Marinaleda is primarily an agricultural village, primarily dedicated to olives and producing olive oil. It has about 2,777 inhabitants. The town has “virtually full employment, communally owned land and wage equality”. Where since the early 1990s there has been no need for mortgages.
How this small rural village in a Western European democracy has transformed itself into a self-contained self-styled micro-communist utopia ?
It is noted for its left-leaning principles based on a leftist ideology led by Juan Manuel Sánchez Gordillo. Sánchez Gordillo is a Spanish politician, labour leader and history high school teacher.
Several years after the death of Spain’s military dictator, General Franco, the villagers of Marinaleda were suffering very high unemployment and poverty. On the other hand nearby, potentially productive agricultural land belonging to wealthy absentee landlords was left wild and uncultivated. Under the guidance of Sanchez Gordillo, the unemployed villagers occupied and farmed the idle land illegally.
The first part of Marinaleda’s miracle is that when its struggle to create utopia began, in the late 1970s, it was from a position of abject poverty. The village was suffering more than 60% unemployment; it was a farming community with no land, its people frequently forced to go without food for days at a time, in a period of Spanish history mired in uncertainty after the death of the fascist dictator General Franco.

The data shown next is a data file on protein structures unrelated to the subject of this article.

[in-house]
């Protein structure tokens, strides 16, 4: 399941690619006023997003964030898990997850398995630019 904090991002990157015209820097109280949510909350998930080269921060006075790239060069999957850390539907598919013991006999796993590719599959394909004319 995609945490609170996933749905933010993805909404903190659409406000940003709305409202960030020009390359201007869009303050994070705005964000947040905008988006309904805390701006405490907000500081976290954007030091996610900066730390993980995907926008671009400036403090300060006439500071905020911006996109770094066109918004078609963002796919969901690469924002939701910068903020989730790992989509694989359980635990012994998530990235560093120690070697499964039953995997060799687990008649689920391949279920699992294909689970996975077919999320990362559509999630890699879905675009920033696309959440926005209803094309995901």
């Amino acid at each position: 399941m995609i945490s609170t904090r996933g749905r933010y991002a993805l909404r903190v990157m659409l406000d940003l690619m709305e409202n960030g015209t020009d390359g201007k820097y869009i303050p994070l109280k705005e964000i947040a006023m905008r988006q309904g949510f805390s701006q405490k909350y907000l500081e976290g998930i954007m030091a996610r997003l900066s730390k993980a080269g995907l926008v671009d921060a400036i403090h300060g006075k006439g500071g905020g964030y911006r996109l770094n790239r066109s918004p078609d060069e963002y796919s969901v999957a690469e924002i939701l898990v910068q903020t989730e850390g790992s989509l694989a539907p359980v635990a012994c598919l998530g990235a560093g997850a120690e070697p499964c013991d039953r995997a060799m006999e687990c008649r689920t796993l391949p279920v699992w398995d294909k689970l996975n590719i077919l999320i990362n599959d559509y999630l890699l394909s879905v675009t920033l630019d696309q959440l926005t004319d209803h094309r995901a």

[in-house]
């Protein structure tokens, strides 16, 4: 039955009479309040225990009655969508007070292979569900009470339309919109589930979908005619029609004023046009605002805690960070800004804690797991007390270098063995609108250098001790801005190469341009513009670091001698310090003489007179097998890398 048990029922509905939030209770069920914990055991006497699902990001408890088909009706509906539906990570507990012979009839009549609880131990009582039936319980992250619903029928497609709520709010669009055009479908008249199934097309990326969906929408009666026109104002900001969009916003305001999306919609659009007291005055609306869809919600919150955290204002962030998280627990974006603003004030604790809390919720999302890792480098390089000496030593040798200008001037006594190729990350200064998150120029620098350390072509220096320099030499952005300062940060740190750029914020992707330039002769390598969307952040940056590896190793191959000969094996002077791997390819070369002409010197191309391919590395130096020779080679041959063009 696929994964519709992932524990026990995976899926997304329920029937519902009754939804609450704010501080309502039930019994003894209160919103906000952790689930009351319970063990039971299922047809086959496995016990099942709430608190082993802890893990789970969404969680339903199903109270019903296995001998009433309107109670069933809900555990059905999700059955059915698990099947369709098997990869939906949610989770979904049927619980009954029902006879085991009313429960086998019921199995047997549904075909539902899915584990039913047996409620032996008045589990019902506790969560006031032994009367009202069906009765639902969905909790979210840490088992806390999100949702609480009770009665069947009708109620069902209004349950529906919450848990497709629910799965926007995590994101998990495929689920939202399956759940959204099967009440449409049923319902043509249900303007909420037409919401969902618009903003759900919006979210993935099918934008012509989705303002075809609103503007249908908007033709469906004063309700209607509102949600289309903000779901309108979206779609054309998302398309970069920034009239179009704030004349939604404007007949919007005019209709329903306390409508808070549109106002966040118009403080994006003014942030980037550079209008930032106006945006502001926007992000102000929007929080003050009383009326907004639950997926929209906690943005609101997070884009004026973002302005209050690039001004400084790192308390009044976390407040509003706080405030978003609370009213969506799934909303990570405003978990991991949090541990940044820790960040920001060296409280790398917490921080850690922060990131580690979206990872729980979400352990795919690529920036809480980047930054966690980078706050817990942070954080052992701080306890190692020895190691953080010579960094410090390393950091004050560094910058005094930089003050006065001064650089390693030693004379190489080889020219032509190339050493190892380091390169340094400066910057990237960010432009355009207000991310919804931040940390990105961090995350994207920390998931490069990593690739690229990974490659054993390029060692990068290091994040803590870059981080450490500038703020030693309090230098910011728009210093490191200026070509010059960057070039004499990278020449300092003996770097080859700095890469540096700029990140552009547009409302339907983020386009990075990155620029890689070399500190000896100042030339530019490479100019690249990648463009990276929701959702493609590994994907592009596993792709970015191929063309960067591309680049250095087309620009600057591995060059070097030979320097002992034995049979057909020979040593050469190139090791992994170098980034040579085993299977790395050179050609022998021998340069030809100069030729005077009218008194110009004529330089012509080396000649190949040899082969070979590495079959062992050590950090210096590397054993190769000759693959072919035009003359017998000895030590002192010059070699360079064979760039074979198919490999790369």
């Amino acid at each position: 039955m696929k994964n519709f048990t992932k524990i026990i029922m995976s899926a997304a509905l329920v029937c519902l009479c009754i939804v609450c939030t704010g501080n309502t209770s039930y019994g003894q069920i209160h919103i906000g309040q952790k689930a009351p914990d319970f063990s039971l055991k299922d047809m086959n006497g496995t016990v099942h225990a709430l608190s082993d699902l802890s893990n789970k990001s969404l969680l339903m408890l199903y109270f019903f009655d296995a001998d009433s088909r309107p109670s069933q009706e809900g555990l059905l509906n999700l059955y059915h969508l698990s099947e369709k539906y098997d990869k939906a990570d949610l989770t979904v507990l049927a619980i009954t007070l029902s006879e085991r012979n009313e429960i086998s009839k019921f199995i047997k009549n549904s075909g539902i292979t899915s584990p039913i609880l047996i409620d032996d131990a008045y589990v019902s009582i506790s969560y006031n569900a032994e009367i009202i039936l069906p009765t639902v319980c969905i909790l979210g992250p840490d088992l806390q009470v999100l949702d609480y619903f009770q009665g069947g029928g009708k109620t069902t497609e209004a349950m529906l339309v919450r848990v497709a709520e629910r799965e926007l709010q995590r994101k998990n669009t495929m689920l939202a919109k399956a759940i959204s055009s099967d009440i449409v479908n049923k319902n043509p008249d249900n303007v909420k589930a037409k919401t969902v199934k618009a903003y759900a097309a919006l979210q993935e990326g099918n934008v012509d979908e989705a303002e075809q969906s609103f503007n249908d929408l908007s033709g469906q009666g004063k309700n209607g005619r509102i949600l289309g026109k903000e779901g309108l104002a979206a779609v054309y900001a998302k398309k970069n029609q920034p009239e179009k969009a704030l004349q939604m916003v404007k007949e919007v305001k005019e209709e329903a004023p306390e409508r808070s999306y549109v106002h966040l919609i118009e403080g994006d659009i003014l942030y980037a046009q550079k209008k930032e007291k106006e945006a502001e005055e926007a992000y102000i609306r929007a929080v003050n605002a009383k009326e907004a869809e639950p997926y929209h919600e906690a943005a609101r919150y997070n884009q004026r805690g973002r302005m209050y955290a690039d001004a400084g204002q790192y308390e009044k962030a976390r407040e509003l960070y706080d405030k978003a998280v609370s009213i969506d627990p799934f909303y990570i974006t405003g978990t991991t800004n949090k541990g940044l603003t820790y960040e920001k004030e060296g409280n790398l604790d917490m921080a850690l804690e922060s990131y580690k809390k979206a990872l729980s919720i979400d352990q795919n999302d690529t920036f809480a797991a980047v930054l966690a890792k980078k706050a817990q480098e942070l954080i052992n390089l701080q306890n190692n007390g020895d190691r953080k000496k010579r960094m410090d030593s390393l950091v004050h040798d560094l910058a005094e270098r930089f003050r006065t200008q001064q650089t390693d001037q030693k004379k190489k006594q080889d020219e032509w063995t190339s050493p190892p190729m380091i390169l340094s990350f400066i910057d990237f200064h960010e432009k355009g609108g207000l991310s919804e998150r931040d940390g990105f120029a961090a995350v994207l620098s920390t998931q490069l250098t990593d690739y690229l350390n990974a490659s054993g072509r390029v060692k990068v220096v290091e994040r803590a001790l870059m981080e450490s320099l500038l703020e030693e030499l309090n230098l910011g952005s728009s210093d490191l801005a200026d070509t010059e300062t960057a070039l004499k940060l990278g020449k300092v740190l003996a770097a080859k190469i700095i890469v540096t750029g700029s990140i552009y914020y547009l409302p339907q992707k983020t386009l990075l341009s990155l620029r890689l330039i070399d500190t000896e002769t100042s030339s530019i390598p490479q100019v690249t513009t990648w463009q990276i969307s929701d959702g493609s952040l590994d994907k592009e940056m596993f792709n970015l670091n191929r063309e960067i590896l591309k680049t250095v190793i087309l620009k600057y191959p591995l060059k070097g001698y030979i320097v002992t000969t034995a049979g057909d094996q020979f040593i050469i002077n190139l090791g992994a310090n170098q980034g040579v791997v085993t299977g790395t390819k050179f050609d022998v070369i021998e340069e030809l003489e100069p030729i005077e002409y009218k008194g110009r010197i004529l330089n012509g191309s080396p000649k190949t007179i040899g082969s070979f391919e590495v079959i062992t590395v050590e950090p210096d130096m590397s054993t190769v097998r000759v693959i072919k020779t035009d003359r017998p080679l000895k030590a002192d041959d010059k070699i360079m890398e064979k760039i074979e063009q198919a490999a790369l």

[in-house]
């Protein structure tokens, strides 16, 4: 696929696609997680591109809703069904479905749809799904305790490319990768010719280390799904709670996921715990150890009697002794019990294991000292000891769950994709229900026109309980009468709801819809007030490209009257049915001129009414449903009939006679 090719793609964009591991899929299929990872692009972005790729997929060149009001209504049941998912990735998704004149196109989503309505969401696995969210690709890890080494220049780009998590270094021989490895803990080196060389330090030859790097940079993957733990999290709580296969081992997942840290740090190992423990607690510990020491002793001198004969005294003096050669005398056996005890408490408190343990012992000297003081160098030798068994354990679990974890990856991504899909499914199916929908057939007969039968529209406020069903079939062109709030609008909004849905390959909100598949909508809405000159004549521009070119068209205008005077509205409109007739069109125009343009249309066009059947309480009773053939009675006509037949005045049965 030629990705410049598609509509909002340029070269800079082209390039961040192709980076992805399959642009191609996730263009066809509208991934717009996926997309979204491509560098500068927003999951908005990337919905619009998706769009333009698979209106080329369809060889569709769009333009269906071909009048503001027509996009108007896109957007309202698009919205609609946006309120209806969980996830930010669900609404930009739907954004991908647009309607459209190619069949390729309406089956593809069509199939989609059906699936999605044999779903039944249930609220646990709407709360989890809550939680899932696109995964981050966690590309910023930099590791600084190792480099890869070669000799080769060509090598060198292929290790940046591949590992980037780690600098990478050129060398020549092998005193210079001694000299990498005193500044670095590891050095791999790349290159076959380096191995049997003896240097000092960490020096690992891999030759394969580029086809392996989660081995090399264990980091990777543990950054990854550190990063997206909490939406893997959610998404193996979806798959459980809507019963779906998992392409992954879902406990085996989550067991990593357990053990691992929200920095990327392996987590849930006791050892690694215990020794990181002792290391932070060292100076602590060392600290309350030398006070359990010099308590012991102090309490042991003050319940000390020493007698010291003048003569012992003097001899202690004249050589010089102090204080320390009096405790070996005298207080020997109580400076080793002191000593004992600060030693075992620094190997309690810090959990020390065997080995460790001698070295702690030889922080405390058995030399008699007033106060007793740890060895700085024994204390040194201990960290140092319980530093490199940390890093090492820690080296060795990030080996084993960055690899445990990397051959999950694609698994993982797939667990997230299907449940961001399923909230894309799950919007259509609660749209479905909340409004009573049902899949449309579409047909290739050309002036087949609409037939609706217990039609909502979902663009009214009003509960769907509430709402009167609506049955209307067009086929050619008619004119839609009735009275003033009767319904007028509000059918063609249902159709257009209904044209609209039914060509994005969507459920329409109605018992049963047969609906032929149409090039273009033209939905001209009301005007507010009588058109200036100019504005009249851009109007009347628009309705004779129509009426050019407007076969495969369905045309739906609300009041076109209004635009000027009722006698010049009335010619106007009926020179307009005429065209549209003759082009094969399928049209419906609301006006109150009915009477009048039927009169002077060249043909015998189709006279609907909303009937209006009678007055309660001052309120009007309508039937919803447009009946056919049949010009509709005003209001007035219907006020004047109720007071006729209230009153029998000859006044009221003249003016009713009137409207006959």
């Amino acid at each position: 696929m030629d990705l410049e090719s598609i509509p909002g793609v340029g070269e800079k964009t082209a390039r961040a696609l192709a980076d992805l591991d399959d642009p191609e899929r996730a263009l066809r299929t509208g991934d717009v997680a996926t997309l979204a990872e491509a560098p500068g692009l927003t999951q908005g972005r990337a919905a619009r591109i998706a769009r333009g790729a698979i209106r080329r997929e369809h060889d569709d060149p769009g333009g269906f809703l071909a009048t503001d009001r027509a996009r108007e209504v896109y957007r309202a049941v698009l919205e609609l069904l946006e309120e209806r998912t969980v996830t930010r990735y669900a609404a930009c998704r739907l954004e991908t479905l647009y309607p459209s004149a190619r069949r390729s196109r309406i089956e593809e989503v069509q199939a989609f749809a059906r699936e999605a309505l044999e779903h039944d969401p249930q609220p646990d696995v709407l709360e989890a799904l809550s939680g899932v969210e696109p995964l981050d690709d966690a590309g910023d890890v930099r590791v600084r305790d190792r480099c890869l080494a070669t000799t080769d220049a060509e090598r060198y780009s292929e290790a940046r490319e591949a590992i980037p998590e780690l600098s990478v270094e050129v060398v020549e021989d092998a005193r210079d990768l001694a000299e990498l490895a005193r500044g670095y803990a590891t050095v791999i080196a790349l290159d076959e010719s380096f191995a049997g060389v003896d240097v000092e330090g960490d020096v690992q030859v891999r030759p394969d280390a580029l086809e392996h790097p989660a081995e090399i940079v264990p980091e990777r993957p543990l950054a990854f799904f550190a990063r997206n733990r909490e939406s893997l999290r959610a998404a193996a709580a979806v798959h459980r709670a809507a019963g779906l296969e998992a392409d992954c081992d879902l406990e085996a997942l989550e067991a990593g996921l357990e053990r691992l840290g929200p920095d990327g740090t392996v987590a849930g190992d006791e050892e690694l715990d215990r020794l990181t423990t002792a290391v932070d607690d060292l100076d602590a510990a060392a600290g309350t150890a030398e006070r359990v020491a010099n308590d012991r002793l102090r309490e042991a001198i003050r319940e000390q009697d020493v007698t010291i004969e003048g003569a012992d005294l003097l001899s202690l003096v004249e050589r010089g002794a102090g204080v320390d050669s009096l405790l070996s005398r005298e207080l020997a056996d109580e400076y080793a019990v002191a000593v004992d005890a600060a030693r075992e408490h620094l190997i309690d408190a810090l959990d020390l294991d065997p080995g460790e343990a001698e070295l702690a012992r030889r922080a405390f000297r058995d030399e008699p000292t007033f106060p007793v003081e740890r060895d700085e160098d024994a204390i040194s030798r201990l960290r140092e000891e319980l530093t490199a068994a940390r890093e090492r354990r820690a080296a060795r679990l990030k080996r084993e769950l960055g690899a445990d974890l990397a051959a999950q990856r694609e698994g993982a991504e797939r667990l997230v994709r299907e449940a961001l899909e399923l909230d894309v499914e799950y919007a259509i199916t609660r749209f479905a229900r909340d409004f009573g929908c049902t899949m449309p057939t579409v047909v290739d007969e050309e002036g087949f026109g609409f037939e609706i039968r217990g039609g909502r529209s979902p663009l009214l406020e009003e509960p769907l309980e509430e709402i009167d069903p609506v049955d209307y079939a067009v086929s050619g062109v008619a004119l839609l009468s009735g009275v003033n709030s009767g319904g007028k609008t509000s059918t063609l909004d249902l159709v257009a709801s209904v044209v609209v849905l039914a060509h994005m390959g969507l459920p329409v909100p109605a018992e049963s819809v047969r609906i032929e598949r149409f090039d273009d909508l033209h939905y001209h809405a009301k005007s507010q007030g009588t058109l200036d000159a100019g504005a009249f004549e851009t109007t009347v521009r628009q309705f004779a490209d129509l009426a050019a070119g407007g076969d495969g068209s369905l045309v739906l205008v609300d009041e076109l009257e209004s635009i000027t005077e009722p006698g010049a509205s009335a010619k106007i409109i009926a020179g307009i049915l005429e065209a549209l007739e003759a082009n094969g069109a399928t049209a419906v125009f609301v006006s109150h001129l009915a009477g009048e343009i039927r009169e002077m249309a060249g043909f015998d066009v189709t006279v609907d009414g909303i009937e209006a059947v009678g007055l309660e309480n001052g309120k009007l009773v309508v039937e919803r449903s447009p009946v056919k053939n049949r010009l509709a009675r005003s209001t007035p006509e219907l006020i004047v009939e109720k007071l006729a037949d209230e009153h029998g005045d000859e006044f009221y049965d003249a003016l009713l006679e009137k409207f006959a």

Gordillo has a long history of participating in militant action for the benefit of the Spanish working class. He helped to transform Marinaleda from a town blighted by rural poverty. In 1985, Sánchez Gordillo told the newspaper El País:
“We have learned that it is not enough to define Utopia, nor is it enough to fight against the reactionary forces. One must build it here and now, brick by brick, patiently but steadily, until we can make the old dreams a reality: that there will be bread for all, freedom among citizens, and culture; and to be able to read with respect the word ‘peace ‘. We sincerely believe that there is no future that is not built in the present.”
A poll conducted by the center for sociological research in December 2012 found that around 68% of Spaniards said they were unhappy with the way their democracy worked. It’s this disdain for the Spanish state in general, rather than merely the effects of the economic crisis, that brought 8.5 million indignados onto the streets in the spring and summer of 2011, and informed their rallying cry “Democracia Real Ya” (real democracy now).
But in one village in Andalusia’s wild heart, there lies stability and order.
Although random police checks on those entering and leaving the village are not abnormal, there are no police permitted inside Marinaleda; the Ayuntamiento refuses to pay for the police force on ideological grounds. Despite this, the village enjoys comparatively low crime rates. Savings on law enforcement have, in part, helped to fund the enviable local sports and recreational facilities.
Spain experienced a massive housing boom from 1995 – 2009. The price of property per square metre tripled in those 14 years.
For over 32 years, the mayor of Marinaleda has been Sánchez Gordillo of the United Left Party. Sánchez Gordillo has anoint Marinaleda a “utopia for peace”, which has no municipal police. Additionally, political murals and revolutionary slogans adorn the town’s whitewashed walls and streets are named after Latin American leftists. Every few weeks, the town hall declares a Red Sunday over a bullhorn and volunteers clean the streets or do odd jobs.